Cashless Ways to Make a Difference
You don’t have to be Warren Buffett or Bill Gates to make a significant difference in the lives of others. Consider these cashless ways to support Lewis & Clark. Open a POD account. A payable on death account is a regular bank account that names a person or charity as beneficiary of that account once the account holder dies. Why it’s smart: Legal hassles can be avoided, and your favorite cause has resources to continue its important work. Name Lewis & Clark as beneficiary of retirement plan assets. When your retirement plan assets are paid to individuals at your death, income taxes will be assessed to that individual. But a tax-exempt charity such as Lewis & Clark can inherit the assets without paying taxes. Why it’s smart: You are able to turn your most tax-heavy assets into tax-free assets while making a difference in the lives of others. Name Lewis & Clark as beneficiary of your life insurance policy. Your need for life insurance most likely declines with age, increasing its popularity as a charitable gift. Why it’s smart: Your favorite cause receives a generous gift in the future without you having to give up assets today. A gift of life insurance is also a flexible way to give, because you are able to adjust your plans at any time throughout your lifetime. A gift through a POD account or by beneficiary designation can make a profound impact in furthering our mission to provide the educational opportunities that will attract outstanding students and excellent faculty. It won’t cost you a dime during your lifetime—and may just make you feel like a million bucks. To learn more about the various ways to give that do not require cash, please contact Sharon Bosserman-Benson for the Undergraduate or the Graduate School at 503-768-7911, 800-753-9292, or firstname.lastname@example.org, or the Law School development office at 503-768-6901 or email@example.com.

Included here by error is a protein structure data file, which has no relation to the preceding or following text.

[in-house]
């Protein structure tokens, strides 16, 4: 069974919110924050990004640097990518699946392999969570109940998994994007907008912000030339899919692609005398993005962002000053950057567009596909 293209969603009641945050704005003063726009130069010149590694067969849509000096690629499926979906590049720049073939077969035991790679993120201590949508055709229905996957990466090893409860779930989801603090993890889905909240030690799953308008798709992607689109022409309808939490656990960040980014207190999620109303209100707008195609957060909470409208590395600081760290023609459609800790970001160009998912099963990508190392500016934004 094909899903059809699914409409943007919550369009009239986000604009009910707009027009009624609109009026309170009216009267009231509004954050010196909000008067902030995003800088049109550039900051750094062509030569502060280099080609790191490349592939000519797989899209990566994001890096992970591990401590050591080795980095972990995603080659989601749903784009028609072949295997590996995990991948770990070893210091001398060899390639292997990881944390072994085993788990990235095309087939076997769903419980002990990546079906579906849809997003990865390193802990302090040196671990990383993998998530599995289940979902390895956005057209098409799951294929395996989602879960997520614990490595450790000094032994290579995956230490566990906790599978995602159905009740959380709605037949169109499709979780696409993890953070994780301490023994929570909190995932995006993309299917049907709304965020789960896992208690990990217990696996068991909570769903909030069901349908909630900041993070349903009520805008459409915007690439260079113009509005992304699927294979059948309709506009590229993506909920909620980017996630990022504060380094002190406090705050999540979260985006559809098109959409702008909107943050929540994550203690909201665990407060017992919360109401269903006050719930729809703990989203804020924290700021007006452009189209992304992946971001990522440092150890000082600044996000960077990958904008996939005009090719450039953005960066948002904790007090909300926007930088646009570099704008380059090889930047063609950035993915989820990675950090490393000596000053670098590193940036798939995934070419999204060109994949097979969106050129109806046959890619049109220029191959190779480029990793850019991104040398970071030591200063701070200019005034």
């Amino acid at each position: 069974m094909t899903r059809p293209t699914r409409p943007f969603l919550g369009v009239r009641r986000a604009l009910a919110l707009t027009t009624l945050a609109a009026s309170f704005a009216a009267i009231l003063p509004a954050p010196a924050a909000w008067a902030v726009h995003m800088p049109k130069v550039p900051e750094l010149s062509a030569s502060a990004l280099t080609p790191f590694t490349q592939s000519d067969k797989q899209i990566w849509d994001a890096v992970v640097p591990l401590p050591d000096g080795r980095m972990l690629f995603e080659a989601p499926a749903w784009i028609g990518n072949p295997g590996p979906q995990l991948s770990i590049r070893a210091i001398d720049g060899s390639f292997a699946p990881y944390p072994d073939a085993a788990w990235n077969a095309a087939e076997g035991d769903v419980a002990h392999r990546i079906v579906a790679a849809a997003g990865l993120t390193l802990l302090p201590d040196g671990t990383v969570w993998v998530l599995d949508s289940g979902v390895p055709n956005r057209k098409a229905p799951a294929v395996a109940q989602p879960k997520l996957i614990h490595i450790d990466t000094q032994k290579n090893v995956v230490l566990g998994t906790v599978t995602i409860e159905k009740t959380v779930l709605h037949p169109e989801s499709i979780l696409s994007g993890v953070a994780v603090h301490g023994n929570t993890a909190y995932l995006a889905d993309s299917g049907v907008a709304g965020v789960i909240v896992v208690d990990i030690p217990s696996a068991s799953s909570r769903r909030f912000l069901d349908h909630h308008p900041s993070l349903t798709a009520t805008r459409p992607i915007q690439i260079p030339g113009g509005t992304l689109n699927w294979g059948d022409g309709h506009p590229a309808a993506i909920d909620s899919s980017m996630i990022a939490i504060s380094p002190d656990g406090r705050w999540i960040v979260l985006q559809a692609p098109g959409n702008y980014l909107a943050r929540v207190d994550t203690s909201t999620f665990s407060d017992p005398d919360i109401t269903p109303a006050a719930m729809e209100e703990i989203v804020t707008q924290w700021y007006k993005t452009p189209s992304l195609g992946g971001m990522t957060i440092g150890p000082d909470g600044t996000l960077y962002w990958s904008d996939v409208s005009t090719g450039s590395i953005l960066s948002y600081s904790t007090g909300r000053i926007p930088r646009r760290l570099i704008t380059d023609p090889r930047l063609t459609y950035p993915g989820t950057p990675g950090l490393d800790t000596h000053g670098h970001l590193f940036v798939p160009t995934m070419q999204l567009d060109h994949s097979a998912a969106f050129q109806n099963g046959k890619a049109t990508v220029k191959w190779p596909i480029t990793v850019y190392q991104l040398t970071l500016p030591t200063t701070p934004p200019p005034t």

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The information in this website is not intended as legal advice. For legal advice, please consult an attorney. Figures cited in examples are for hypothetical purposes only and are subject to change. References to income tax apply to federal taxes only. Federal estate tax, state income/estate taxes or state law may impact your results.